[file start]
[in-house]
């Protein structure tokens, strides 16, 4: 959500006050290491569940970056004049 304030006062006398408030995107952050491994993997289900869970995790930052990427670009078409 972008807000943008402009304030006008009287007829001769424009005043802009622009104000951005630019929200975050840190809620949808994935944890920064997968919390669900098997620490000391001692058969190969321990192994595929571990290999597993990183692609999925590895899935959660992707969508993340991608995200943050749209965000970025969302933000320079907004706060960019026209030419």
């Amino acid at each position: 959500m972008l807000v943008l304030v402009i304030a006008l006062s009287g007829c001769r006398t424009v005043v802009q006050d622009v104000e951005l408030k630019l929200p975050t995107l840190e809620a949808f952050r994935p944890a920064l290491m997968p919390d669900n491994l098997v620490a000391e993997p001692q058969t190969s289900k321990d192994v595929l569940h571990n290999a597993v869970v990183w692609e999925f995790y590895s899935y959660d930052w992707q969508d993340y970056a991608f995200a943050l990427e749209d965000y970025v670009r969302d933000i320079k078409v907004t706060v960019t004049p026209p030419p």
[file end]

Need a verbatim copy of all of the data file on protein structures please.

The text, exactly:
[in-house]
């Protein structure tokens, strides 16, 4: 959500006050290491569940970056004049 304030006062006398408030995107952050491994993997289900869970995790930052990427670009078409 972008807000943008402009304030006008009287007829001769424009005043802009622009104000951005630019929200975050840190809620949808994935944890920064997968919390669900098997620490000391001692058969190969321990192994595929571990290999597993990183692609999925590895899935959660992707969508993340991608995200943050749209965000970025969302933000320079907004706060960019026209030419």
């Amino acid at each position: 959500m972008l807000v943008l304030v402009i304030a006008l006062s009287g007829c001769r006398t424009v005043v802009q006050d622009v104000e951005l408030k630019l929200p975050t995107l840190e809620a949808f952050r994935p944890a920064l290491m997968p919390d669900n491994l098997v620490a000391e993997p001692q058969t190969s289900k321990d192994v595929l569940h571990n290999a597993v869970v990183w692609e999925f995790y590895s899935y959660d930052w992707q969508d993340y970056a991608f995200a943050l990427e749209d965000y970025v670009r969302d933000i320079k078409v907004t706060v960019t004049p026209p030419p």